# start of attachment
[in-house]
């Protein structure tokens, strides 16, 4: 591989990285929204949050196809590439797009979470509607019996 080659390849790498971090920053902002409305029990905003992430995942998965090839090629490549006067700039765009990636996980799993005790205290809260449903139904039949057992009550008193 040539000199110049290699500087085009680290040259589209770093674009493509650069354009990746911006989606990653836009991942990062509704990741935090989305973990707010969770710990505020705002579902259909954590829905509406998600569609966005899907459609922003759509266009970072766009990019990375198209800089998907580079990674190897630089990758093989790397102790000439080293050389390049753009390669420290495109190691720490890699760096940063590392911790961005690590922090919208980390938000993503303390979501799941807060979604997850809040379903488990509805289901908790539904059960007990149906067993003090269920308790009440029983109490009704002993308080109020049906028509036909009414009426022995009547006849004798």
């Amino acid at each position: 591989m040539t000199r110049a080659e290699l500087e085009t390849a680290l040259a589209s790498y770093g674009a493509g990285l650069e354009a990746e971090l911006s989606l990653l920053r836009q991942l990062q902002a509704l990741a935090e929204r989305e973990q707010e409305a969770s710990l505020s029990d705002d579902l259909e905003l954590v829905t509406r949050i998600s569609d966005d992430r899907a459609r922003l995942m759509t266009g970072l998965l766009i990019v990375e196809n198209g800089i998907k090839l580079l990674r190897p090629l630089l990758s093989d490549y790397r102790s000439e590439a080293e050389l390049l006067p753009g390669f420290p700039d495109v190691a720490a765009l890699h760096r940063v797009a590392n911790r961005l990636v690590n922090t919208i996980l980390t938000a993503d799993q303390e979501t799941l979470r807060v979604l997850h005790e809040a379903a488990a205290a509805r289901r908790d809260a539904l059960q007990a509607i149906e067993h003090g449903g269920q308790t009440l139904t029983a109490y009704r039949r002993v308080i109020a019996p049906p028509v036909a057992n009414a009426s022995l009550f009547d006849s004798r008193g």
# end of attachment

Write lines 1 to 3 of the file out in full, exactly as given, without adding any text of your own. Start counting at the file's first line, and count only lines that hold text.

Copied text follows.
[in-house]
């Protein structure tokens, strides 16, 4: 591989990285929204949050196809590439797009979470509607019996 080659390849790498971090920053902002409305029990905003992430995942998965090839090629490549006067700039765009990636996980799993005790205290809260449903139904039949057992009550008193 040539000199110049290699500087085009680290040259589209770093674009493509650069354009990746911006989606990653836009991942990062509704990741935090989305973990707010969770710990505020705002579902259909954590829905509406998600569609966005899907459609922003759509266009970072766009990019990375198209800089998907580079990674190897630089990758093989790397102790000439080293050389390049753009390669420290495109190691720490890699760096940063590392911790961005690590922090919208980390938000993503303390979501799941807060979604997850809040379903488990509805289901908790539904059960007990149906067993003090269920308790009440029983109490009704002993308080109020049906028509036909009414009426022995009547006849004798």
């Amino acid at each position: 591989m040539t000199r110049a080659e290699l500087e085009t390849a680290l040259a589209s790498y770093g674009a493509g990285l650069e354009a990746e971090l911006s989606l990653l920053r836009q991942l990062q902002a509704l990741a935090e929204r989305e973990q707010e409305a969770s710990l505020s029990d705002d579902l259909e905003l954590v829905t509406r949050i998600s569609d966005d992430r899907a459609r922003l995942m759509t266009g970072l998965l766009i990019v990375e196809n198209g800089i998907k090839l580079l990674r190897p090629l630089l990758s093989d490549y790397r102790s000439e590439a080293e050389l390049l006067p753009g390669f420290p700039d495109v190691a720490a765009l890699h760096r940063v797009a590392n911790r961005l990636v690590n922090t919208i996980l980390t938000a993503d799993q303390e979501t799941l979470r807060v979604l997850h005790e809040a379903a488990a205290a509805r289901r908790d809260a539904l059960q007990a509607i149906e067993h003090g449903g269920q308790t009440l139904t029983a109490y009704r039949r002993v308080i109020a019996p049906p028509v036909a057992n009414a009426s022995l009550f009547d006849s004798r008193g």